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Study: Full Employment Across Racial, Gender Lines Would Boo

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Study: Full Employment Across Racial, Gender Lines Would Boost Economy
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Alexandra Bastien Discussing Results of Employment Equity Study
Desare Frazier

A newly released report finds Mississippi is losing several billion dollars in potential revenue because too many women are in jobs that don't pay a livable wage.

After Hurricane Katrina hit Mississippi's Gulf Coast, companies actively recruited workers to help clean-up and rebuild communities decimated by the storm. That's how Julie Kuklinski got her start in the field of construction. She's the program director with Women in Construction out of Biloxi. The program trains women for the jobs.

"It's a short term training that's 8 weeks long. One of the key components is to provide childcare services as well," said Kuklinski.

Carol Burnett is with Mississippi Low-Income Childcare Initiative. The non-profit just released a report that finds women, especially women of color, are over represented in low-wage jobs. Burnett says more than 200-thousand homes in the state are headed by women and 40 percent live in poverty who work. She says more affordable childcare options are needed so women can pursue training for higher paying jobs.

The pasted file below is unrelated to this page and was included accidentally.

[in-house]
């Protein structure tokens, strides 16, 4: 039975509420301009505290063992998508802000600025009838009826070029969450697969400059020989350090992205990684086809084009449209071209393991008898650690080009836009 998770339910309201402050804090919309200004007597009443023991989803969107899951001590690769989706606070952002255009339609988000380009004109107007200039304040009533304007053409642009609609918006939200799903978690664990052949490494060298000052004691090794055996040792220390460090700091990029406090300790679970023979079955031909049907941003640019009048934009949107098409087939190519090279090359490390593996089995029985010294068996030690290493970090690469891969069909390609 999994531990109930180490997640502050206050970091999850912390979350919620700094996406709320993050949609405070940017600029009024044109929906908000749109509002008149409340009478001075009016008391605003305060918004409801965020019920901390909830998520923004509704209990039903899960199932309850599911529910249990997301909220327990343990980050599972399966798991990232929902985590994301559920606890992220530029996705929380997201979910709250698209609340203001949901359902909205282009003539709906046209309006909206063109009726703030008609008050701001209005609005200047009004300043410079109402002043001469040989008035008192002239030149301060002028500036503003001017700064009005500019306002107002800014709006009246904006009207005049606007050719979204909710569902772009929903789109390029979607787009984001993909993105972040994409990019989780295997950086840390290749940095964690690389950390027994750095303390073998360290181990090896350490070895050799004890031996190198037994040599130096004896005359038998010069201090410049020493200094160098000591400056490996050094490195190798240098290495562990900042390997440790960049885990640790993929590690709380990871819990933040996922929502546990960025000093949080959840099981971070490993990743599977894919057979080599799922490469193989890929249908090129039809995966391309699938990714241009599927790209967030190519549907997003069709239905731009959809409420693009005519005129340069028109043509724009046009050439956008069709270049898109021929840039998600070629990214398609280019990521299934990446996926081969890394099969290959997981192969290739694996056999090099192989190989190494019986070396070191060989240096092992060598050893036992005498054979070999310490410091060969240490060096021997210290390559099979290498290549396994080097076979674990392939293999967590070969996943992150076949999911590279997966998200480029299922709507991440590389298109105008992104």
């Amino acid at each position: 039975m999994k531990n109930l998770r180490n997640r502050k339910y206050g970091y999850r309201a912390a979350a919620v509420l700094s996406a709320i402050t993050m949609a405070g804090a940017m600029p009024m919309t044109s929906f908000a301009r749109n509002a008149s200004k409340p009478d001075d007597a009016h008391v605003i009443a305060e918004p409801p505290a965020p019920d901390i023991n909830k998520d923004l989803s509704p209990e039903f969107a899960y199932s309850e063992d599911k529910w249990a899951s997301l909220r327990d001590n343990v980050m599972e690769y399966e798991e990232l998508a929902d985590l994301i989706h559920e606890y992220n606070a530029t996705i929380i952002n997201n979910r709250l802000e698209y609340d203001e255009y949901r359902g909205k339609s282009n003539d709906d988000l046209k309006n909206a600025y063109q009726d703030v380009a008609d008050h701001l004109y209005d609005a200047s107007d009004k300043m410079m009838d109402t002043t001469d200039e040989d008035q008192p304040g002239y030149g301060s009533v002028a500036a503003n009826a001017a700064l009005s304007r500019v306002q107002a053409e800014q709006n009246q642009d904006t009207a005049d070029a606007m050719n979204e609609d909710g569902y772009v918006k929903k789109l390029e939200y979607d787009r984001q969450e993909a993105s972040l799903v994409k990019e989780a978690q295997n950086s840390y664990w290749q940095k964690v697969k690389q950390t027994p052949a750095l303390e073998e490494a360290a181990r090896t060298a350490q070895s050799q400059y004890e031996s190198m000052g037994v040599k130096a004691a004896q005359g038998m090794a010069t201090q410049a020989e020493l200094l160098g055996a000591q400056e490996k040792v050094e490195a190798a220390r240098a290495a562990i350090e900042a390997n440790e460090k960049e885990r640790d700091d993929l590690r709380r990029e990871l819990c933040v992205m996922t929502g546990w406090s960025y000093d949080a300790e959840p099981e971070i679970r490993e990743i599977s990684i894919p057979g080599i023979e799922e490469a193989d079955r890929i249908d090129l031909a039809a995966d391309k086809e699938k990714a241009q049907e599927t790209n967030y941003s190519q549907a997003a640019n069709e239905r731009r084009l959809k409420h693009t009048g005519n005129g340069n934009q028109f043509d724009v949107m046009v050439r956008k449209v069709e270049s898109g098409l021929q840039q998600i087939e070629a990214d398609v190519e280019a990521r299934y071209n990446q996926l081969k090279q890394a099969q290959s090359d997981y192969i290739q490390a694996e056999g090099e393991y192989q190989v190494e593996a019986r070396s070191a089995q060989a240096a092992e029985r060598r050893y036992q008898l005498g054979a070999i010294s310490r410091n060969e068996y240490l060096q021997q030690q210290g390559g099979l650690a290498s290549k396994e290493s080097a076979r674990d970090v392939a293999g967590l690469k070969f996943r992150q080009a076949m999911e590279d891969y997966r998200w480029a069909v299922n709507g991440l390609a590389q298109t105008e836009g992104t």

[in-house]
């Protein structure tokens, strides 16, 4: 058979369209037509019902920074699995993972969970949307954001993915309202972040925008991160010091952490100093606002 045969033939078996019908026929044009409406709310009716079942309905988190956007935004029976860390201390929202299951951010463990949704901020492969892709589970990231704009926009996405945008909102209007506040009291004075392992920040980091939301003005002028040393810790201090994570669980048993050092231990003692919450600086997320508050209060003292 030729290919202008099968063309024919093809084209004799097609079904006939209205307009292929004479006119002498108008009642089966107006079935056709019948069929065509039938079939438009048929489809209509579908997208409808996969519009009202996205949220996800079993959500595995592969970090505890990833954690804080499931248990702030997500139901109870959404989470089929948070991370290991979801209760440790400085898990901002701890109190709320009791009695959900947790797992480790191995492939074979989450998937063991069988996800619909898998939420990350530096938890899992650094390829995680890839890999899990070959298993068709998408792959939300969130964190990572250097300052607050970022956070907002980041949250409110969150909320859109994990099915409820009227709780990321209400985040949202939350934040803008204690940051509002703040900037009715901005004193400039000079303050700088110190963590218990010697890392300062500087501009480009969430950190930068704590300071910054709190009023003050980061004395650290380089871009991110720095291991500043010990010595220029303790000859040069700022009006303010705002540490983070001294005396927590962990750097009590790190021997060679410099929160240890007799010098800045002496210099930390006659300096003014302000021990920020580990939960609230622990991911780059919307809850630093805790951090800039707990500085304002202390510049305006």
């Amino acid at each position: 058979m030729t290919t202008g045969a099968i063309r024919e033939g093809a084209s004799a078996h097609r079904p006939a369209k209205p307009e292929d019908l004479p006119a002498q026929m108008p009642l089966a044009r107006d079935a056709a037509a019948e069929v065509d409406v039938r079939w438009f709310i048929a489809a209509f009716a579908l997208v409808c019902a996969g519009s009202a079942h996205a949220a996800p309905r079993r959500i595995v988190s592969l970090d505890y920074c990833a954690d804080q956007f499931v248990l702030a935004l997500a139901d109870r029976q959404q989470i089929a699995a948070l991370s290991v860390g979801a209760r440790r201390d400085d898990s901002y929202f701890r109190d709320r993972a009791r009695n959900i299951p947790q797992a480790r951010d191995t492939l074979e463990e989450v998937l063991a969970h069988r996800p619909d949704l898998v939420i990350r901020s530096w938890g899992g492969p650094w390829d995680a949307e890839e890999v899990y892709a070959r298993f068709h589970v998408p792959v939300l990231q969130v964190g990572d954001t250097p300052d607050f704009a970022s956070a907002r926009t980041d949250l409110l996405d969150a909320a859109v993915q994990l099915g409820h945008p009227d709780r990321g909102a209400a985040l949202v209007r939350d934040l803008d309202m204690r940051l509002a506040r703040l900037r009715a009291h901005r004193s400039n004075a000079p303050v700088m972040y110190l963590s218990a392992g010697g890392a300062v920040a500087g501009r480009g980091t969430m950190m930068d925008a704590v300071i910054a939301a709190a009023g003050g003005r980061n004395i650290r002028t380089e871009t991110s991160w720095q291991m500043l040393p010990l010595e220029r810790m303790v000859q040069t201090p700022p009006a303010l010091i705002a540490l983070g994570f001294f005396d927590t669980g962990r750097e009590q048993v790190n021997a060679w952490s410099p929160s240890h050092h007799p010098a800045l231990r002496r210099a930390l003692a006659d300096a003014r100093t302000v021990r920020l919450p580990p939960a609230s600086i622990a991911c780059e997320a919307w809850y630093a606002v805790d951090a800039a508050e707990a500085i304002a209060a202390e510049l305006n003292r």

"For women to be, especially single moms to be able to go through that kind of preparation for getting into a higher paying job they need childcare even through the training and education," said Burnett.

Burnett says dividing jobs according to traditional gender roles funnels women into low paying positions. Alexandra Bastien, of PolicyLink, a national research group, worked on the study. She says Mississippi would see a boost in its economy if the state achieved full employment across racial and gender lines.

"If Mississippi invested in employment equity and really brought more low-income workers, workers of color into the the labor force, we're talking about $2.5 billion in economic activity," said Bastien.

Bastien says more public transit and raising wages would also reduce barriers to employment.